OneUp Components has been solving problems with clever designs since it launched as a company. And now it has turned its attention to the dropper post.

The new OneUp Dropper Post makes up for a lack of creativity in its name with an interesting design. First and foremost, the post is shorter than others on the market, while maintaining a long drop. That means if you currently have a 125-millimeter, or 150-millimeter dropper, you just might be able to upgrade to a 170-millimeter.

That’s pretty cool, because more drop is more better, particularly at the same overall extended height. But what’s really game-changing about the OneUp dropper isn’t that it’s short, it’s that the post’s travel is adjustable. And easily adjustable. The post comes in two options: 170 millimeters and 150 millimeters, but both can be adjusted for up to 50 millimeters fewer, in any increment. So if you buy a 170-millimeter post but want a 162-millimeter post, no problem. Why does this matter? Maybe you aren’t tall enough to run a full 170-millimeter post, but a 150-millimeter post leaves unused room between the end of the stanchion and the frame’s seat clamp. With OneUp’s post, you get exactly the right amount of drop for your height.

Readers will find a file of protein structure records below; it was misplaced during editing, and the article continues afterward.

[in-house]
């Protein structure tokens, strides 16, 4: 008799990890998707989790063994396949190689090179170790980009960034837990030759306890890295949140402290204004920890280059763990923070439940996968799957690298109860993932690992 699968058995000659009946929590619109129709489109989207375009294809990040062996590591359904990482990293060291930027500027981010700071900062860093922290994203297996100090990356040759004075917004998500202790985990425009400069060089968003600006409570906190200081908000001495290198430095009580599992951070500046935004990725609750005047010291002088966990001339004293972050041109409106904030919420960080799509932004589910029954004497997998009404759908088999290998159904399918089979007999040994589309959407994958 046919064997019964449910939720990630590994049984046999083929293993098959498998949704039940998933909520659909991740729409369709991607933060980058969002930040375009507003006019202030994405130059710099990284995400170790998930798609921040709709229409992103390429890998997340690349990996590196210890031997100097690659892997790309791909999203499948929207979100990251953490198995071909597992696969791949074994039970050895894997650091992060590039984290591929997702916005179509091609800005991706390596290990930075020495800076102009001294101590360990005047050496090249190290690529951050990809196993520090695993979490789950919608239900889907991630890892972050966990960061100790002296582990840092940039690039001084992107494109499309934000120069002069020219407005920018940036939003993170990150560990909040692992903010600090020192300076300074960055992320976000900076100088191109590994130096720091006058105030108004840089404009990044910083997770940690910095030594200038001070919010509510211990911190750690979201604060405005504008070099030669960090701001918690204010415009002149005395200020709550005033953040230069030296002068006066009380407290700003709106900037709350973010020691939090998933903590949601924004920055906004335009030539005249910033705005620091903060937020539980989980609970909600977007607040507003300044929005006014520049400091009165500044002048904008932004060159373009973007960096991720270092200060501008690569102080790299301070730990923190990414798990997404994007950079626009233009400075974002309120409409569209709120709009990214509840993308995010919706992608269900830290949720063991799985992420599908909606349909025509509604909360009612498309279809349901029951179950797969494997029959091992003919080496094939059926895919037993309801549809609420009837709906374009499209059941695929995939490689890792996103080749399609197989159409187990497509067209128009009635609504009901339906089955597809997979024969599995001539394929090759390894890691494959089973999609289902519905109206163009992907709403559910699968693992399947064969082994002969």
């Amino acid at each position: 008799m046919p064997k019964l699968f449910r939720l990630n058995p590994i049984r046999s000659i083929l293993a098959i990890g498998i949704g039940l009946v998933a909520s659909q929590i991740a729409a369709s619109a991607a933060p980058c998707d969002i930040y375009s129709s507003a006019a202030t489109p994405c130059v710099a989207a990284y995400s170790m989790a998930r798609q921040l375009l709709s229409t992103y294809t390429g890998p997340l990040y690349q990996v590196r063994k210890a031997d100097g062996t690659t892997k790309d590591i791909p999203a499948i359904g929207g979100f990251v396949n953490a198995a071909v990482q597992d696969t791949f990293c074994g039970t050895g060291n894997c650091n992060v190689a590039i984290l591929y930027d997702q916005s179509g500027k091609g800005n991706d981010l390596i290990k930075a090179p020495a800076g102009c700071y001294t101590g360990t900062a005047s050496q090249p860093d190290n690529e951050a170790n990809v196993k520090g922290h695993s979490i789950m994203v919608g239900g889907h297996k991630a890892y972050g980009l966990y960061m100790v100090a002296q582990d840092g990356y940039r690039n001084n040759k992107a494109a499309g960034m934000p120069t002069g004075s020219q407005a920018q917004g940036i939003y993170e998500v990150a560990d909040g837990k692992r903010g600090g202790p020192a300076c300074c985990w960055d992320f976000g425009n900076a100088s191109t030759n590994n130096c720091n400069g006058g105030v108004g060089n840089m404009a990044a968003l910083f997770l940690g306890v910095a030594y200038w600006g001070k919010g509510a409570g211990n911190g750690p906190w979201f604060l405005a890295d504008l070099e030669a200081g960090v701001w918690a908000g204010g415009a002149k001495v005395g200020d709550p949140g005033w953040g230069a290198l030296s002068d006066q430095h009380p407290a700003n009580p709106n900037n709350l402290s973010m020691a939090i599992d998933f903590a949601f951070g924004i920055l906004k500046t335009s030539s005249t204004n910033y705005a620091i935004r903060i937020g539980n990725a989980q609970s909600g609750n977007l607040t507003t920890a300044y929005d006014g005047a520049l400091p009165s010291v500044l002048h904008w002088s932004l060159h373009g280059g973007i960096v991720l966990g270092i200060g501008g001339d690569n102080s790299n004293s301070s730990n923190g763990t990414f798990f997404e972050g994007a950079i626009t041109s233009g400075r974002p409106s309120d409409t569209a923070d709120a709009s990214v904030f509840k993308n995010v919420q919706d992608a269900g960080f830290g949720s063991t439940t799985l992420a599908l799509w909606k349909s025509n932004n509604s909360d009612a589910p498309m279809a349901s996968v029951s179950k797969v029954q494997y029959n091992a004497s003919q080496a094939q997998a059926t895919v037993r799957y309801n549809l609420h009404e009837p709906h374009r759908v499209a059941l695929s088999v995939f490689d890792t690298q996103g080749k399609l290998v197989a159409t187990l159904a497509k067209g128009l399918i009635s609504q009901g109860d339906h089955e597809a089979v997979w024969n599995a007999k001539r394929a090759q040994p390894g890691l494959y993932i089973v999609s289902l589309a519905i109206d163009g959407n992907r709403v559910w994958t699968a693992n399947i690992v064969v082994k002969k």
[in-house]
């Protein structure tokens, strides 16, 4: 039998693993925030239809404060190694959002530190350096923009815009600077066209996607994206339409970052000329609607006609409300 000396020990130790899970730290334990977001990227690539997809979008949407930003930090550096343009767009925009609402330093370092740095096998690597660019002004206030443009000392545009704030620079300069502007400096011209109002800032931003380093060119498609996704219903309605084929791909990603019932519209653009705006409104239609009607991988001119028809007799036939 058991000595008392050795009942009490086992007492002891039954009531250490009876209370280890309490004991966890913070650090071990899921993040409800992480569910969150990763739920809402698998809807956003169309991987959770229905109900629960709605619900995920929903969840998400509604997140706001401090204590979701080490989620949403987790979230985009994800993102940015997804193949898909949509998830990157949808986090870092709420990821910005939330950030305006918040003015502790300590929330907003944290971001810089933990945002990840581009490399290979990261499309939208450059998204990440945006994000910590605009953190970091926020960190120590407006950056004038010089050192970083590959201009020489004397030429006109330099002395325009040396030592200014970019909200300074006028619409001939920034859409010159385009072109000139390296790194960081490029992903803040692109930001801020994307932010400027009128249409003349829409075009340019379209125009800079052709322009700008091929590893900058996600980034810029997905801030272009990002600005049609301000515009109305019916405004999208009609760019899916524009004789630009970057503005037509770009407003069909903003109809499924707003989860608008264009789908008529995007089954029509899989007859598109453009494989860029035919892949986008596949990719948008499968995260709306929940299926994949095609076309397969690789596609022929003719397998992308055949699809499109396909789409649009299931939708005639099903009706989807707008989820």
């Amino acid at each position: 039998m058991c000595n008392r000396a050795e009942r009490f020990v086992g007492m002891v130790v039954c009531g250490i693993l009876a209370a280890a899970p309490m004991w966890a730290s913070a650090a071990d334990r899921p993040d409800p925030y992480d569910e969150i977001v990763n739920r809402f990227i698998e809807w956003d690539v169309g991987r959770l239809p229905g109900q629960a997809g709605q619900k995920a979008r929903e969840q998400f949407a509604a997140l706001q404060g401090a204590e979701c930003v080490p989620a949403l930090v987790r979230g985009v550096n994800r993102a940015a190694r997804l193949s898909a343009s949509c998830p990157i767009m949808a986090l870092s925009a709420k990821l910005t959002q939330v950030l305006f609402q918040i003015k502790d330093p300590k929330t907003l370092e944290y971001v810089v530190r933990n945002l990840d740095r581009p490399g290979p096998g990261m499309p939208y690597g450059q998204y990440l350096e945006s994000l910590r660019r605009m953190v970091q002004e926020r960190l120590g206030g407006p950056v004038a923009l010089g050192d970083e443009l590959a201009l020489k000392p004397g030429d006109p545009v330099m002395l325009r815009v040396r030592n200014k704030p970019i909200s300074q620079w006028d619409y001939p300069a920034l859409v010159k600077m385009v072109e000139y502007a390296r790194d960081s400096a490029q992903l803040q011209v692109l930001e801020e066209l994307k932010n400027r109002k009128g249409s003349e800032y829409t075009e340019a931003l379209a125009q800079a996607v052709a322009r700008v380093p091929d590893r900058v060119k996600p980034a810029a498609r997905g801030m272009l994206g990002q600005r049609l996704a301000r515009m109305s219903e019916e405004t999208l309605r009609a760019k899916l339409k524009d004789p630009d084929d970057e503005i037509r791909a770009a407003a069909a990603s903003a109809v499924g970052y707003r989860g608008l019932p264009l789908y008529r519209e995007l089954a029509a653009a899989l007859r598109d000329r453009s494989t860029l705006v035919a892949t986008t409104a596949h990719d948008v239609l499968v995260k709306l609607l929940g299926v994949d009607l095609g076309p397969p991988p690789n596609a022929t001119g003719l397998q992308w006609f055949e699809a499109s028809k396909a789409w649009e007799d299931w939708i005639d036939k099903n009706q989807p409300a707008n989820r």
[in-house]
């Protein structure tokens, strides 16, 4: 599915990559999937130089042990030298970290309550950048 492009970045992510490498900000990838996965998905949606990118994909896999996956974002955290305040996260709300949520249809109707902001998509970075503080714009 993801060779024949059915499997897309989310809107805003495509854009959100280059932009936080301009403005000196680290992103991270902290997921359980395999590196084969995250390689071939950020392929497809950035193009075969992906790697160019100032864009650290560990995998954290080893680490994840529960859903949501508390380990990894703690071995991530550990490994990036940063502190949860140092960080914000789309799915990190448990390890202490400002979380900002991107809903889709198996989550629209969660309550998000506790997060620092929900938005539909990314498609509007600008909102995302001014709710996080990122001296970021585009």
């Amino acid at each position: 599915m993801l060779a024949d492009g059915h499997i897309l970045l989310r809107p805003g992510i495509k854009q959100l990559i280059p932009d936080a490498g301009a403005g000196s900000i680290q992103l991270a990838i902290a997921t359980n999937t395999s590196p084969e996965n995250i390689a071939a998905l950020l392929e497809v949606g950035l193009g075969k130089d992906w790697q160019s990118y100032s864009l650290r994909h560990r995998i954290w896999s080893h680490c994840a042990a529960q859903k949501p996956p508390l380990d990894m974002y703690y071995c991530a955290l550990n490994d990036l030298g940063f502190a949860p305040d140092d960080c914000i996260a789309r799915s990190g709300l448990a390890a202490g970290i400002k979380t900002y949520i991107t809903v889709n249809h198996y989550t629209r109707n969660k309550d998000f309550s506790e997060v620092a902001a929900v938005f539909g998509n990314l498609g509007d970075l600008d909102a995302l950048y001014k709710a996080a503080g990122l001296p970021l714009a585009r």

From top to bottom: post collar, bushing and shim.

OneUP achieves this through the use of a shim. It’s a relatively simple process: Without removing your saddle or the post from your bike, loosen the Dropper Post collar and upper bushing and slide the 50-millimeter shim underneath both. This reduces travel by 50 millimeters. With the post in its shortest-travel position, raise the entire post to a a comfortable pedaling height. The distance between seat clamp and post collar is the same amount that you’ll want to trim from the shim. Loosen the Dropper Post collar and bushing again, and now trim the shim by your previous measurement, then refasten. If all went well, your post collar should be pressed against your seat clamp, and when fully extended the saddle height should be a perfect fit.

The post is cable actuated using a carbon, paddle-shifter style remote positioned in a way that OneUP claims requires less thumb movement than other remotes on the market. Routing is internal only and the dropper is available in 30.9-millimeter or 31.6-millimeter post diameter options. And all of this can be yours for $250 ($200 for the post and $50 for the remote).

Find more info here.